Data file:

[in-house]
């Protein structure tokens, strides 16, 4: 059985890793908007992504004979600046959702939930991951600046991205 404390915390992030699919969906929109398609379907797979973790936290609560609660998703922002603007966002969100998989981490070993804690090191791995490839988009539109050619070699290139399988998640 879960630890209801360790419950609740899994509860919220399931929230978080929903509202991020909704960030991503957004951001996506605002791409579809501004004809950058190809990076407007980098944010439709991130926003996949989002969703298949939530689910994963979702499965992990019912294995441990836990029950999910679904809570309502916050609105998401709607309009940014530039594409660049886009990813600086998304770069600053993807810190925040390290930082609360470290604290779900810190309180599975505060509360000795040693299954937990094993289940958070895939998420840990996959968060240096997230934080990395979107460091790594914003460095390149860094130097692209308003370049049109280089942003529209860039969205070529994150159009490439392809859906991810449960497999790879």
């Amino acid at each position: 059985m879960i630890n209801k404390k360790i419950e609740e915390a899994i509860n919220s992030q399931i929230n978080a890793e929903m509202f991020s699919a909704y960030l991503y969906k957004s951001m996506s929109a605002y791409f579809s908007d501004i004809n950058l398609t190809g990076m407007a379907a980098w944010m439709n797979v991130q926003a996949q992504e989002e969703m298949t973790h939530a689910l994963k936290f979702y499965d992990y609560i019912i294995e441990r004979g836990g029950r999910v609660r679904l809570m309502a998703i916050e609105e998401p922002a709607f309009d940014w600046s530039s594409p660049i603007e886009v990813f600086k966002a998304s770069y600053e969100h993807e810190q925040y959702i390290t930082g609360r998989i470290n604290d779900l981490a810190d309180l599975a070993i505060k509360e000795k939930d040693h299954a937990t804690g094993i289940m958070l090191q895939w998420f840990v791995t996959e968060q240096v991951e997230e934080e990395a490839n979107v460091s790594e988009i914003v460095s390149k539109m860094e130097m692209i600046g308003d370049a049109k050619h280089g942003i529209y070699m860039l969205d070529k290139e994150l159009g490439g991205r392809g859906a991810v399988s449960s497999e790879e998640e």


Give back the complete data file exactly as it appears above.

[in-house]
């Protein structure tokens, strides 16, 4: 059985890793908007992504004979600046959702939930991951600046991205 404390915390992030699919969906929109398609379907797979973790936290609560609660998703922002603007966002969100998989981490070993804690090191791995490839988009539109050619070699290139399988998640 879960630890209801360790419950609740899994509860919220399931929230978080929903509202991020909704960030991503957004951001996506605002791409579809501004004809950058190809990076407007980098944010439709991130926003996949989002969703298949939530689910994963979702499965992990019912294995441990836990029950999910679904809570309502916050609105998401709607309009940014530039594409660049886009990813600086998304770069600053993807810190925040390290930082609360470290604290779900810190309180599975505060509360000795040693299954937990094993289940958070895939998420840990996959968060240096997230934080990395979107460091790594914003460095390149860094130097692209308003370049049109280089942003529209860039969205070529994150159009490439392809859906991810449960497999790879």
């Amino acid at each position: 059985m879960i630890n209801k404390k360790i419950e609740e915390a899994i509860n919220s992030q399931i929230n978080a890793e929903m509202f991020s699919a909704y960030l991503y969906k957004s951001m996506s929109a605002y791409f579809s908007d501004i004809n950058l398609t190809g990076m407007a379907a980098w944010m439709n797979v991130q926003a996949q992504e989002e969703m298949t973790h939530a689910l994963k936290f979702y499965d992990y609560i019912i294995e441990r004979g836990g029950r999910v609660r679904l809570m309502a998703i916050e609105e998401p922002a709607f309009d940014w600046s530039s594409p660049i603007e886009v990813f600086k966002a998304s770069y600053e969100h993807e810190q925040y959702i390290t930082g609360r998989i470290n604290d779900l981490a810190d309180l599975a070993i505060k509360e000795k939930d040693h299954a937990t804690g094993i289940m958070l090191q895939w998420f840990v791995t996959e968060q240096v991951e997230e934080e990395a490839n979107v460091s790594e988009i914003v460095s390149k539109m860094e130097m692209i600046g308003d370049a049109k050619h280089g942003i529209y070699m860039l969205d070529k290139e994150l159009g490439g991205r392809g859906a991810v399988s449960s497999e790879e998640e």